Given the large disparity between our increased understanding of the basic pathophysiology of acute pain, and our limited ability to translate that understanding into improvements in clinical practice, practitioners are best advised to adopt procedure-specific, evidenced-based pain management protocols. The PROSPECT website (www.postoppain.org) is an excellent resource for evidence-based, procedure-specific pain management protocols. In addition, clinical investigators need to undertake the “heavy lifting” required to perform prospective, blinded, randomized, clinical trials evaluating the use of different combinations of opioid and nonopioid analgesics as part of multimodal analgesic treatment regimens in the perioperative period.14

Paul F. White, PhD, MD

Department of Anesthesiology & Pain Management

University of Texas Southwestern Medical Center

Dallas, Texas

paul.white@utsouthwestern.edu

Steven L. Shafer, MD

Department of Anesthesiology

Columbia University

New York City, New York

REFERENCES

1. Eipe N, Penning J. Bowel surgery and multimodal analgesia: same game, new team? Anesth Analg 2009;109:1703
2. Shafer SL. Tattered threads. Anesth Analg 2009;108:1361–3
3. Klein M, Andersen LP, Harvald T, Rosenberg J, Goqenur I. Increased risk of anastomotic leakage with diclofenac treatment after laparoscopic colorectal surgery. Dig Surg 2009;26:27–30
4. Holte K, Andersen J, Jakobsen DH, Kehlet H. Cyclo-oxygenase 2 inhibitors and the risk of anastomotic leakage after fast-track colonic surgery. Br J Surg 2009;96:650–4
5. White PF. Changing role of COX-2 inhibitors in the perioperative period: is paracoxib really the answer? Anesth Analg 2005;100:1306–8 [Editorial]
6. White PF, Kehlet H, Liu SS. Perioperative analgesia: what do we still know? Anesth Analg 2009;108:1364–7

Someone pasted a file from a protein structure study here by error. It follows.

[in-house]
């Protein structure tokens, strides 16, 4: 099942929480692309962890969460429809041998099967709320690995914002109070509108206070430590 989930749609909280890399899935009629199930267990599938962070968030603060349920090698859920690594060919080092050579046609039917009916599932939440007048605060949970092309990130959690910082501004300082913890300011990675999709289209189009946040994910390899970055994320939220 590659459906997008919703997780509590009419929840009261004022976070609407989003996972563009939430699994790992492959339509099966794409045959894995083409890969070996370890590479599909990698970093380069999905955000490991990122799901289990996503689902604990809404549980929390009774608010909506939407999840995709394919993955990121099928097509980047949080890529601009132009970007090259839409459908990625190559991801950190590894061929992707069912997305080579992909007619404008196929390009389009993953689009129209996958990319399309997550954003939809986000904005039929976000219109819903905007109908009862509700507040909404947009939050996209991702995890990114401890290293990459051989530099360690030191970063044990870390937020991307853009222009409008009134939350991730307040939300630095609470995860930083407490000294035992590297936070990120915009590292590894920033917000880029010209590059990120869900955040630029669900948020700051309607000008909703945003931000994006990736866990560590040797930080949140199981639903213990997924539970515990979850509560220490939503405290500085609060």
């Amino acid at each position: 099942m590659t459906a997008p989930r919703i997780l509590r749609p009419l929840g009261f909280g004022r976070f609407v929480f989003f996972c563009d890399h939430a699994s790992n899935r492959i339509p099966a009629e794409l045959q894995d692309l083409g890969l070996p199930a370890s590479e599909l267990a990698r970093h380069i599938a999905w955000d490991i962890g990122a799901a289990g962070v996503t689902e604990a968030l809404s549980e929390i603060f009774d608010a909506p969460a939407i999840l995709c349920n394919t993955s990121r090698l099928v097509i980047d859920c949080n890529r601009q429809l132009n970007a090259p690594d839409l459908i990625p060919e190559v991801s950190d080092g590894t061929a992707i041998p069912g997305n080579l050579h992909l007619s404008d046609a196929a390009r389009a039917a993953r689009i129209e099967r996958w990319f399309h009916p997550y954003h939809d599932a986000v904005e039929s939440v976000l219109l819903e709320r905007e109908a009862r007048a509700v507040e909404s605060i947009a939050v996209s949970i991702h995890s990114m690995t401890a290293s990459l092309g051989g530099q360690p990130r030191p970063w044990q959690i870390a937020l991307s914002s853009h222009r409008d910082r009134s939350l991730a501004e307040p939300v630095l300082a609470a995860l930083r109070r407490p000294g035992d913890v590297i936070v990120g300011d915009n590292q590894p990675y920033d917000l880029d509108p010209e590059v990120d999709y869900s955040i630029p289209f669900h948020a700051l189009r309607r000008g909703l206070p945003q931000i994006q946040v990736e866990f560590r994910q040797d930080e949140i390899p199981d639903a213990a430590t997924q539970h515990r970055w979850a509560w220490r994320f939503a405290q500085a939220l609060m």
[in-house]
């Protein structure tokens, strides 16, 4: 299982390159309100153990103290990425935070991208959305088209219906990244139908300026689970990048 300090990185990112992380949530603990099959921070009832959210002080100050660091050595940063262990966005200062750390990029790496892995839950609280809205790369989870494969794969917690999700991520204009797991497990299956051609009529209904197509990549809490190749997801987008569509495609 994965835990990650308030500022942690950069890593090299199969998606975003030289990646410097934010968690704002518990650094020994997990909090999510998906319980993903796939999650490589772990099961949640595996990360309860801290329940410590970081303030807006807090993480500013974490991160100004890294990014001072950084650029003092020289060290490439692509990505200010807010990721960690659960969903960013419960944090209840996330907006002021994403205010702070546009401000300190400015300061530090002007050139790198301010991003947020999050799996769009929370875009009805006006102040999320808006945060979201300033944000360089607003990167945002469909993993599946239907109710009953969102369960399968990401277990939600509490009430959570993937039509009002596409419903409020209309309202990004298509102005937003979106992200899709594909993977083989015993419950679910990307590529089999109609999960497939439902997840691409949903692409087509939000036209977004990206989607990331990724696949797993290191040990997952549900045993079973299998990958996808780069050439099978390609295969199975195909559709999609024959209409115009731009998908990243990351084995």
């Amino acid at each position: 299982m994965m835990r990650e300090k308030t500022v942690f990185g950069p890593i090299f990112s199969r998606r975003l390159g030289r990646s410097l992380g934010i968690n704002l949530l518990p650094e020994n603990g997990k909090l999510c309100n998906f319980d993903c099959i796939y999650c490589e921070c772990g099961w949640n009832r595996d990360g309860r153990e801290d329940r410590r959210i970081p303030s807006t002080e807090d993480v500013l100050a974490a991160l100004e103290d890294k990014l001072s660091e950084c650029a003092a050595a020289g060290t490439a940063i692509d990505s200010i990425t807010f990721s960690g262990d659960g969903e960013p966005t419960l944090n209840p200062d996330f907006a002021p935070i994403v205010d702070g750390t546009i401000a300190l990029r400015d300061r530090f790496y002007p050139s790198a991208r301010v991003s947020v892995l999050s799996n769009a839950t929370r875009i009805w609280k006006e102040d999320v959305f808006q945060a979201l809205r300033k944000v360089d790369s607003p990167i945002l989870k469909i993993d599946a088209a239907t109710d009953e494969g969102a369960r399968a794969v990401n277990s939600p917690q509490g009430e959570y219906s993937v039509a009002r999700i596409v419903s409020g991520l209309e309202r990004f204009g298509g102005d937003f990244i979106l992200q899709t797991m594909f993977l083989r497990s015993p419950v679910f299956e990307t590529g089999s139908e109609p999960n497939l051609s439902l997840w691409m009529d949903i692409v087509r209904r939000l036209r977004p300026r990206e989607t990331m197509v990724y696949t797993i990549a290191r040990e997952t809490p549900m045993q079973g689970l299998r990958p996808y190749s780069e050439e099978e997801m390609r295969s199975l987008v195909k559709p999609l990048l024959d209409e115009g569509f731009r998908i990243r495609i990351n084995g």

7. Buvanendran A, Kroin JS, Tuman KJ, Lubenow TR, Elmofty D, Moric M, Rosenberg AG. Effects of perioperative administration of a selective cyclooxygenase 2 inhibitor on pain management and recovery of function after knee replacement: a randomized controlled trial. JAMA 2003;290:2411–8
8. White PF, Sacan O, Tufanogullari B, Engl M, Nuangchamnong N, Ogunnaike B. Effect of short-term postoperative celecoxib administration on patient outcome after outpatient laparoscopic surgery. Can J Anaesth 2007;54:342–8
9. Sun T, Sacan O, White PF, Coleman J, Rohrich RJ, Kenkel JM. Perioperative versus postoperative celecoxib on patient outcomes after major plastic surgery procedures. Anesth Analg 2008;106:950–8
10. Kaba A, Laurent SR, Detroz BJ, Sessler DI, Durieux ME, Lamy ML, Joris JL. Intravenous lidocaine infusion facilitates acute rehabilitation after laparoscopic colectomy. Anesthesiology 2007;106:11–8
11. McKay A, Gottschalk A, Ploppa A, Durieux ME, Groves DS. Systemic lidocaine decreased the perioperative opioid analgesic requirements but failed to reduce discharge time after ambulatory surgery. Anesth Analg (in press)
12. White PF, Wang B, Tang J, Wender RH, Naruse R, Sloninsky A. Effect of intraoperative use of esmolol and nicardipine on recovery after ambulatory surgery. Anesth Analg 2003;97:1633–8
13. Collard V, Mistraletti G, Taqi A, Asenjo JF, Feldman LS, Fried GM, Carli F. Intraoperative esmolol infusion in the absence of opioids spares postoperative fentanyl in patients undergoing ambulatory laparoscopic cholecystectomy. Anesth Analg 2007;105:1255–62
14. White PF, Kehlet H. Postoperative pain management and patient outcome: time to return to work! Anesth Analg 2007;104:487–9
© 2009 International Anesthesia Research Society